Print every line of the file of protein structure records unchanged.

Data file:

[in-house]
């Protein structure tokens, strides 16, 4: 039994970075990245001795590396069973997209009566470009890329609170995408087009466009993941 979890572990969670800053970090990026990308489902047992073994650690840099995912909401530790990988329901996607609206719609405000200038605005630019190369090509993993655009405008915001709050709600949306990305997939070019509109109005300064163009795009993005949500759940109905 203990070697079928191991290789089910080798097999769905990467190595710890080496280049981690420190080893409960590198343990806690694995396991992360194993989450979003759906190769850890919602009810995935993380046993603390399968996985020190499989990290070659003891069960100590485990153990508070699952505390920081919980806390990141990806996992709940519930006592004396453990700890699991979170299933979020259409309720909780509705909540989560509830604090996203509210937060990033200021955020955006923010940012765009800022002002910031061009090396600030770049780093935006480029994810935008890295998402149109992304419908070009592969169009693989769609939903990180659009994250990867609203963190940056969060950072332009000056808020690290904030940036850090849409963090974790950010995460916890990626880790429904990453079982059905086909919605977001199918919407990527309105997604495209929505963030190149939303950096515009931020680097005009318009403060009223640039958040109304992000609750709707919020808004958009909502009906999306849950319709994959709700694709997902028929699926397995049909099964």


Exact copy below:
[in-house]
């Protein structure tokens, strides 16, 4: 039994970075990245001795590396069973997209009566470009890329609170995408087009466009993941 979890572990969670800053970090990026990308489902047992073994650690840099995912909401530790990988329901996607609206719609405000200038605005630019190369090509993993655009405008915001709050709600949306990305997939070019509109109005300064163009795009993005949500759940109905 203990070697079928191991290789089910080798097999769905990467190595710890080496280049981690420190080893409960590198343990806690694995396991992360194993989450979003759906190769850890919602009810995935993380046993603390399968996985020190499989990290070659003891069960100590485990153990508070699952505390920081919980806390990141990806996992709940519930006592004396453990700890699991979170299933979020259409309720909780509705909540989560509830604090996203509210937060990033200021955020955006923010940012765009800022002002910031061009090396600030770049780093935006480029994810935008890295998402149109992304419908070009592969169009693989769609939903990180659009994250990867609203963190940056969060950072332009000056808020690290904030940036850090849409963090974790950010995460916890990626880790429904990453079982059905086909919605977001199918919407990527309105997604495209929505963030190149939303950096515009931020680097005009318009403060009223640039958040109304992000609750709707919020808004958009909502009906999306849950319709994959709700694709997902028929699926397995049909099964």